During the time of the Maccabean Revolt, there was a revival in fidelity to the purity codes and the definition of holiness as fidelity to those codes. It was during this time that we see the birth of the Pharisees. This group was more liberal in their theology (angels, resurrection, etc.) yet more strict in their adherence to the purity codes. They stood in alliance with the privileged class of priests, placing the blame for their captivity and foreign oppression on ritual or religious impurity in not keeping the purity codes of Moses. Yet it must be remembered that the prophets stood in direct conflict with this explanation of Israel’s history, expressing that the captivity was rather a result of the abuses of the priestly domination culture over the poor, fatherless, and widowed—of the privileged over the oppressed.

Jesus

By the time Jesus comes on the scene, the priests (along with the Pharisees) are well entrenched again within a politically and economically oppressive system consisting of the temple, the priesthood, the sacrifices, and Jerusalem/Judea at its heart. Jesus comes not as a teacher out of Judea, or the priesthood, but was rather from the northern region of Galilee, far removed. Galileans, according to the Pharisees and priestly class of Judea, were considered less faithful to the ritual purity/holiness codes as a result, not only because of their proximity to their surrounding Hellenistic culture, but also their distance from Jerusalem, the temple, and the theological leadership of the Pharisees and priestly class themselves.

When one understands this history, along with the political and economic privileges of the priestly class in Judea in the first century, the fact that Jesus takes up the heritage of the prophets in advocating for the oppressed is breathtaking.

“The Spirit of the Lord is on me, because he has anointed me to proclaim good news to the poor. He has sent me to proclaim freedom for the prisoners and recovery of sight for the blind, to set the oppressed free.” (Luke 4.18)

Just like the prophets before him, in response to the privileged, priestly ruling class of his day, Jesus denounces economic oppression. [4] Just like the prophets before him, in response to the Pharisees defining of holiness as strict adherence to the ritual purity codes of Moses, Jesus stands in solidarity with those the Pharisees label as unclean and defines holiness rather as justice/mercy for those the Pharisees are marginalizing. [5] Remember, the Pharisees defined a “sinner” as a Jew who was not observing the ritual purity codes. That Jesus embraced and ate with these “sinners” infuriated the Pharisees. Holiness to a Pharisee was exclusive and punitive. Holiness to Jesus was inclusive and restorative. Holiness to a Pharisee was defined as strict adherence to ritual purity codes including the Sabbath, the New Moon, the sacrifices, etc. [6] Holiness to Jesus was justice for those the priestly class, along with the Pharisees, were oppressing based on their non-adherence to the purity codes. Jesus would offer a way of worshiping their God that completely bypassed the temple, the sacrifices, and the purity codes. [7]

If you had known what these words mean, ‘I desire mercy, not sacrifice,’ you would not have condemned the innocent. (Matthew 12.7)

But go and learn what this means: ‘I desire mercy, not sacrifice.’ For I have not come to call the righteous, but sinners. (Matthew 9.13) [8]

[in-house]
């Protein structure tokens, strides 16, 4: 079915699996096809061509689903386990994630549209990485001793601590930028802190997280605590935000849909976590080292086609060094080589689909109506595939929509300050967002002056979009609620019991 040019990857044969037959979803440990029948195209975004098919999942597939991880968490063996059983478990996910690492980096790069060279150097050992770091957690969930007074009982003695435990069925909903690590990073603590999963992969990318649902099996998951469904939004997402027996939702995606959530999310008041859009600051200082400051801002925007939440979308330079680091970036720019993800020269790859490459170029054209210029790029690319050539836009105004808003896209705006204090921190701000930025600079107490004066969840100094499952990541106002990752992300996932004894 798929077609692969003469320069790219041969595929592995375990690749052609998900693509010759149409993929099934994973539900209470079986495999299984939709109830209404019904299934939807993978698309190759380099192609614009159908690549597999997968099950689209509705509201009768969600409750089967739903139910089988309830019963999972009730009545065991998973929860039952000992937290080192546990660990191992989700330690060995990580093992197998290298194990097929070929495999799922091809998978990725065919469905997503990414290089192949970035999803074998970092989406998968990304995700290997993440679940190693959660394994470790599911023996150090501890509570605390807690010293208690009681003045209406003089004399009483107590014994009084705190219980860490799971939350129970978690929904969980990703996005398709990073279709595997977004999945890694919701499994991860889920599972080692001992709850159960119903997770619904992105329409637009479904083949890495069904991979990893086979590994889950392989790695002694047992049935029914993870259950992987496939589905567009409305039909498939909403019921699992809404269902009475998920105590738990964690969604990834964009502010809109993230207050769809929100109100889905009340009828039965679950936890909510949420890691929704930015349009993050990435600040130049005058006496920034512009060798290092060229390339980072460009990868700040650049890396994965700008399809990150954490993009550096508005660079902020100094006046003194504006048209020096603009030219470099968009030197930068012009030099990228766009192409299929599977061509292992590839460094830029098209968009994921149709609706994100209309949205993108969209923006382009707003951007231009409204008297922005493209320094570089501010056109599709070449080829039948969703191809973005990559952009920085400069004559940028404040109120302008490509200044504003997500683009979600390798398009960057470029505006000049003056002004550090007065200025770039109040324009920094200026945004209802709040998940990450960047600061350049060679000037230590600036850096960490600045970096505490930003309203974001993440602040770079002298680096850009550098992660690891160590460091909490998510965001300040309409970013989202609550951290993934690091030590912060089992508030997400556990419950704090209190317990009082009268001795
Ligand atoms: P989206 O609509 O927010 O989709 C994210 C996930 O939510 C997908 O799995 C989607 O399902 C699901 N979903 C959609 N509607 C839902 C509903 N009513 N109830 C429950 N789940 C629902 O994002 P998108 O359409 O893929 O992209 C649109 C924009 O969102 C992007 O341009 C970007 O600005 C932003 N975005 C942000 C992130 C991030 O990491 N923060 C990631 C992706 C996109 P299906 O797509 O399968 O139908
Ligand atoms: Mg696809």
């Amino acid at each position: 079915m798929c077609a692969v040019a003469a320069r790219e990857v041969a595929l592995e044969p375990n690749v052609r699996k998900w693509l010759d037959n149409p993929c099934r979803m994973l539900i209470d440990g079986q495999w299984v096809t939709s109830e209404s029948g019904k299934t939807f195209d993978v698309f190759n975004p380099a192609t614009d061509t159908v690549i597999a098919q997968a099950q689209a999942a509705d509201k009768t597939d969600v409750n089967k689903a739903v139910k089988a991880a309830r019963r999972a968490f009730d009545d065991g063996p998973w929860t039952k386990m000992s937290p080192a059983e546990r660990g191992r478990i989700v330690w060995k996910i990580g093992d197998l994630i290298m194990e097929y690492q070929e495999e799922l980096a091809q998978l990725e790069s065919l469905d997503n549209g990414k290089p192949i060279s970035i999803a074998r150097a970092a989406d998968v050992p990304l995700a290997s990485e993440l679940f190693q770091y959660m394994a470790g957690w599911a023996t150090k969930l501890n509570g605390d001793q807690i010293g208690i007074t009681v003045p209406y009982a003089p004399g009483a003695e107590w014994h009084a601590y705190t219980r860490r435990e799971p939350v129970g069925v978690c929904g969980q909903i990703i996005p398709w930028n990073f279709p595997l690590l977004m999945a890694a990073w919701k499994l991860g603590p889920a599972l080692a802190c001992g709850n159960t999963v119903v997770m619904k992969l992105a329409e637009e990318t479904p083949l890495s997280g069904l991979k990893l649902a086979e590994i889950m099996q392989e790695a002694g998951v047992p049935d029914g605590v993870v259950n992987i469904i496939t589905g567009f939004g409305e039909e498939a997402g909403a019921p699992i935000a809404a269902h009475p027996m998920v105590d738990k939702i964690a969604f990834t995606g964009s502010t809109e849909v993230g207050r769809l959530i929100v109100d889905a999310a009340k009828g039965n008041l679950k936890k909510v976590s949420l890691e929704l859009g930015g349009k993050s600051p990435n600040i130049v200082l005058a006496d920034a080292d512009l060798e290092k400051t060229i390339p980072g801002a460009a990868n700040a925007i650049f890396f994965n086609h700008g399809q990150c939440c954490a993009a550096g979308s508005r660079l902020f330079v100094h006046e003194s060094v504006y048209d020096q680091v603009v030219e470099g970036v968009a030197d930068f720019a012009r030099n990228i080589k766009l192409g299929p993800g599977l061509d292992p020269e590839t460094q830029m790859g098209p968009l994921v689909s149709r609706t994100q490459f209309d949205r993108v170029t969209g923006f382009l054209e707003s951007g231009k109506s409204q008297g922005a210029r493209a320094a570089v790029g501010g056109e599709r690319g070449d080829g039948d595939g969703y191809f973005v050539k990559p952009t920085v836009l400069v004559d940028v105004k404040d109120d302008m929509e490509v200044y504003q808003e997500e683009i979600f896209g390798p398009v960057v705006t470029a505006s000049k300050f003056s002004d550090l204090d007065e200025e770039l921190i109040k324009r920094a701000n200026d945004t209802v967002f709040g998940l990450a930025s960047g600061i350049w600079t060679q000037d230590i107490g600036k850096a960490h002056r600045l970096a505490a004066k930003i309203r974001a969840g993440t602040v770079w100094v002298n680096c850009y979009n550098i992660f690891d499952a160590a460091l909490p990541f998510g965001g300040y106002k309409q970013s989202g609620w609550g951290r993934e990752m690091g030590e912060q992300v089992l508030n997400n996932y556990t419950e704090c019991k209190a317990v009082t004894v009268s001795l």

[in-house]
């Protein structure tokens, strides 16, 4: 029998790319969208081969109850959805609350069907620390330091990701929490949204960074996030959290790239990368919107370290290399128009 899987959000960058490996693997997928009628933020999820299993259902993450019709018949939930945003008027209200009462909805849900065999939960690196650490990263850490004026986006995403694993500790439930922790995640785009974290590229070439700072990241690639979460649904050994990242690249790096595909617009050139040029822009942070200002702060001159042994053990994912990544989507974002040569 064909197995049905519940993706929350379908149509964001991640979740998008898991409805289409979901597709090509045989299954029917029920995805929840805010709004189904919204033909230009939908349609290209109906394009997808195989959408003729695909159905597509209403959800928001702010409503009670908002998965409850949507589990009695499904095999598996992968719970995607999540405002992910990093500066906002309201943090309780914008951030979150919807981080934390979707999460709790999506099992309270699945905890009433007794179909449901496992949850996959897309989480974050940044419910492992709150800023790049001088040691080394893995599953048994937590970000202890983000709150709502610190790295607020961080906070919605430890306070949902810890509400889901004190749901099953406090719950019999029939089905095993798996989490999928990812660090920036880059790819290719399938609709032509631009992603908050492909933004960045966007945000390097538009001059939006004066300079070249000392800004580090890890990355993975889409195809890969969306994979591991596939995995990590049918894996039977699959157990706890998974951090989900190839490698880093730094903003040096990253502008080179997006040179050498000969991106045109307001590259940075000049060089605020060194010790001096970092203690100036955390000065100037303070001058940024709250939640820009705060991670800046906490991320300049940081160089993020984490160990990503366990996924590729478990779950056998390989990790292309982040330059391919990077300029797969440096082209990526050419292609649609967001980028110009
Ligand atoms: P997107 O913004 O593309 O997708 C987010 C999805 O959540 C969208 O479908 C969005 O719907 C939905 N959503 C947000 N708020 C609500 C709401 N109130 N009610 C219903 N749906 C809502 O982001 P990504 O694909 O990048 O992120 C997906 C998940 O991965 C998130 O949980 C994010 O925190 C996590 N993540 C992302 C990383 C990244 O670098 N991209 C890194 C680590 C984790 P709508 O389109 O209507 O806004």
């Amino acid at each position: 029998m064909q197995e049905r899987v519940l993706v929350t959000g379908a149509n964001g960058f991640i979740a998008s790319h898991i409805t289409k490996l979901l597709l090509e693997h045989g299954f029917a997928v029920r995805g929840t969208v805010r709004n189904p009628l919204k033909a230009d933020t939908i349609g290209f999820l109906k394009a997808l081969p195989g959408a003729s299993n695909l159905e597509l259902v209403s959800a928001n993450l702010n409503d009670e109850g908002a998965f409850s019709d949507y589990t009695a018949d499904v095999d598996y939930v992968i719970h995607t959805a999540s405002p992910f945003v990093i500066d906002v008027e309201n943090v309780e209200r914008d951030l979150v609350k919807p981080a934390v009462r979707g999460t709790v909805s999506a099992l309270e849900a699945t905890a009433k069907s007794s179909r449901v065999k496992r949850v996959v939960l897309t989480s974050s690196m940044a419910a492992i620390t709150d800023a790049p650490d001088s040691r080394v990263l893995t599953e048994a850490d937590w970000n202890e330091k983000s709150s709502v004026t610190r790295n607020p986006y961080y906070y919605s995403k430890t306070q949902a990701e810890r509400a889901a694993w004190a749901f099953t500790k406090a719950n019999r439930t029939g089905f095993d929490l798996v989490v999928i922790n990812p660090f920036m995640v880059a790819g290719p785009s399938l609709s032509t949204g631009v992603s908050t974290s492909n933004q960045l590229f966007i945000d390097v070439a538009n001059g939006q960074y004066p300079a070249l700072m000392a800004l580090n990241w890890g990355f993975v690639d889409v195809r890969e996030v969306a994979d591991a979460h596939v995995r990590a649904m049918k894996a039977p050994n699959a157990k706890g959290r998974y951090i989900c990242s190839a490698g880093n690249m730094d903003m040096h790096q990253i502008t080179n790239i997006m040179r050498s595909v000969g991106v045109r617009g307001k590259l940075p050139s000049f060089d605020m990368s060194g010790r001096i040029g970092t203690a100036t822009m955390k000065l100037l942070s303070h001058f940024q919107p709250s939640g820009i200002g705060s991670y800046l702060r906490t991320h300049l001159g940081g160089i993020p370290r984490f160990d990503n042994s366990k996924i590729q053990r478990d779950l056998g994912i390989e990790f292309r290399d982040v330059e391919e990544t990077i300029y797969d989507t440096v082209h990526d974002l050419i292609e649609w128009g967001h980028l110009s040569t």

Jesus would take his final stand against the political and economic oppression of the priests, temple tax and its rituals. His effort was not to “cleanse” the temple but to dismantle the entire system.

For those who believed that holiness was defined as adherence to the ritual purity codes, with the temple and sacrifices at its heart, Jesus’ acts would invite greater foreign oppression. In their opinion, contrary to the prophets, it was laxness in adherence to the purity codes that had caused foreign captivity originally. Jesus’ opposition to the Pharisees and priests, along with his doing away with the temple and its rituals would surely bring the destruction of the nation at the hands of foreign enemies once again.

Then the chief priests and the Pharisees called a meeting of the Sanhedrin . . . “If we let him go on like this, everyone will believe in him, and then the Romans will come and take away both our temple and our nation.” Then one of them, named Caiaphas, who was high priest that year, spoke up, “You know nothing at all! You do not realize that it is better for you that one man die for the people than that the whole nation perish.” (John 11.47–50, emphasis added)

It was the priests, along with the temple police, who arrested Jesus. [9] Their privileged way of life was at risk. And yet how twisted it was.

Their perception was thus:

  1. They defined holiness as adherence to ritual purity.
  2. The stricter the people were in following the purity codes, the more privileged their political and economic place in their society became.
  3. Failure to follow strict ritual purity would invite the punishment of their God.

Jesus proclaimed the very opposite:

  1. Holiness, like previous prophets proclaimed, is justice and equity for the marginalized,   oppressed, subordinated, and disadvantaged.
  2. The dominance system of the present social order, where some are privileged at the subordination and oppression of others, must be abandoned.
  3. Failure to advocate for the marginalized and the oppressed would be at the heart of all that would eventually result in the destruction of Jerusalem at the hands of Rome.

How did the ruling class of priests along with the political party of the Pharisees respond to Jesus’ teachings?